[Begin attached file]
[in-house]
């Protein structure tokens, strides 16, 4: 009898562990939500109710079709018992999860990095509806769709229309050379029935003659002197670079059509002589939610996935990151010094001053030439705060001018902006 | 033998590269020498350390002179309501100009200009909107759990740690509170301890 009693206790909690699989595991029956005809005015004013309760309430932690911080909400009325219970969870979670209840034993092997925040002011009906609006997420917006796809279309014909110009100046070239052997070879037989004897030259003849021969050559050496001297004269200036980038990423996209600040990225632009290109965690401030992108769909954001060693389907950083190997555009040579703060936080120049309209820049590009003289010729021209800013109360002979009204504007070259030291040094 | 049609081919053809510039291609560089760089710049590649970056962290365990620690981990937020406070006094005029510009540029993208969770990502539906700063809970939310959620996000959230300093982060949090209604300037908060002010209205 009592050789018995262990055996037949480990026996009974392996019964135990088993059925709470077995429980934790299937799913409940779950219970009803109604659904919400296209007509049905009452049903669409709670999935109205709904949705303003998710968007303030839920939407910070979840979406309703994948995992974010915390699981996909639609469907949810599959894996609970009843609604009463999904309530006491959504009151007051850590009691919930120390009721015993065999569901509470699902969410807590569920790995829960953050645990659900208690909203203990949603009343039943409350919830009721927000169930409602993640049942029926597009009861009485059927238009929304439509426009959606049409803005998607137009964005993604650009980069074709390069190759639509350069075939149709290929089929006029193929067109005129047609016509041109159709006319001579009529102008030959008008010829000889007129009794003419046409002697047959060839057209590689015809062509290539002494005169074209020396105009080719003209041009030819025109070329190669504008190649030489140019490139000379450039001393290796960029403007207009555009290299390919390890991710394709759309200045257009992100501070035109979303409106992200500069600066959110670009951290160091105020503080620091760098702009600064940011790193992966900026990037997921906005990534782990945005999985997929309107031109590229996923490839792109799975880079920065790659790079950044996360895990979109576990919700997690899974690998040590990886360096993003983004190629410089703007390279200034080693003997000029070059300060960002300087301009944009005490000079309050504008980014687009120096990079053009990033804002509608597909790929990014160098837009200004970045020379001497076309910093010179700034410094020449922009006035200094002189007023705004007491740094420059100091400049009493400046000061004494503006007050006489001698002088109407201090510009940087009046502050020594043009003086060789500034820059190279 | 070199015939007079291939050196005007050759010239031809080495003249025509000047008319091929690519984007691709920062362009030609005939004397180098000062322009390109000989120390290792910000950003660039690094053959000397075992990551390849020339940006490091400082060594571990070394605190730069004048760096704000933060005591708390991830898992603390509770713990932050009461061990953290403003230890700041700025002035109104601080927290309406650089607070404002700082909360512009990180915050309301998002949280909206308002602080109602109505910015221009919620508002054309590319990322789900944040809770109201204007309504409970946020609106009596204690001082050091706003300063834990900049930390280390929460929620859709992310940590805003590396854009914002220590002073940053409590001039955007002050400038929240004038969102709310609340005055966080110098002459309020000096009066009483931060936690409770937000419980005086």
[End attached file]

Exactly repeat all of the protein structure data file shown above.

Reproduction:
[in-house]
């Protein structure tokens, strides 16, 4: 009898562990939500109710079709018992999860990095509806769709229309050379029935003659002197670079059509002589939610996935990151010094001053030439705060001018902006 | 033998590269020498350390002179309501100009200009909107759990740690509170301890 009693206790909690699989595991029956005809005015004013309760309430932690911080909400009325219970969870979670209840034993092997925040002011009906609006997420917006796809279309014909110009100046070239052997070879037989004897030259003849021969050559050496001297004269200036980038990423996209600040990225632009290109965690401030992108769909954001060693389907950083190997555009040579703060936080120049309209820049590009003289010729021209800013109360002979009204504007070259030291040094 | 049609081919053809510039291609560089760089710049590649970056962290365990620690981990937020406070006094005029510009540029993208969770990502539906700063809970939310959620996000959230300093982060949090209604300037908060002010209205 009592050789018995262990055996037949480990026996009974392996019964135990088993059925709470077995429980934790299937799913409940779950219970009803109604659904919400296209007509049905009452049903669409709670999935109205709904949705303003998710968007303030839920939407910070979840979406309703994948995992974010915390699981996909639609469907949810599959894996609970009843609604009463999904309530006491959504009151007051850590009691919930120390009721015993065999569901509470699902969410807590569920790995829960953050645990659900208690909203203990949603009343039943409350919830009721927000169930409602993640049942029926597009009861009485059927238009929304439509426009959606049409803005998607137009964005993604650009980069074709390069190759639509350069075939149709290929089929006029193929067109005129047609016509041109159709006319001579009529102008030959008008010829000889007129009794003419046409002697047959060839057209590689015809062509290539002494005169074209020396105009080719003209041009030819025109070329190669504008190649030489140019490139000379450039001393290796960029403007207009555009290299390919390890991710394709759309200045257009992100501070035109979303409106992200500069600066959110670009951290160091105020503080620091760098702009600064940011790193992966900026990037997921906005990534782990945005999985997929309107031109590229996923490839792109799975880079920065790659790079950044996360895990979109576990919700997690899974690998040590990886360096993003983004190629410089703007390279200034080693003997000029070059300060960002300087301009944009005490000079309050504008980014687009120096990079053009990033804002509608597909790929990014160098837009200004970045020379001497076309910093010179700034410094020449922009006035200094002189007023705004007491740094420059100091400049009493400046000061004494503006007050006489001698002088109407201090510009940087009046502050020594043009003086060789500034820059190279 | 070199015939007079291939050196005007050759010239031809080495003249025509000047008319091929690519984007691709920062362009030609005939004397180098000062322009390109000989120390290792910000950003660039690094053959000397075992990551390849020339940006490091400082060594571990070394605190730069004048760096704000933060005591708390991830898992603390509770713990932050009461061990953290403003230890700041700025002035109104601080927290309406650089607070404002700082909360512009990180915050309301998002949280909206308002602080109602109505910015221009919620508002054309590319990322789900944040809770109201204007309504409970946020609106009596204690001082050091706003300063834990900049930390280390929460929620859709992310940590805003590396854009914002220590002073940053409590001039955007002050400038929240004038969102709310609340005055966080110098002459309020000096009066009483931060936690409770937000419980005086």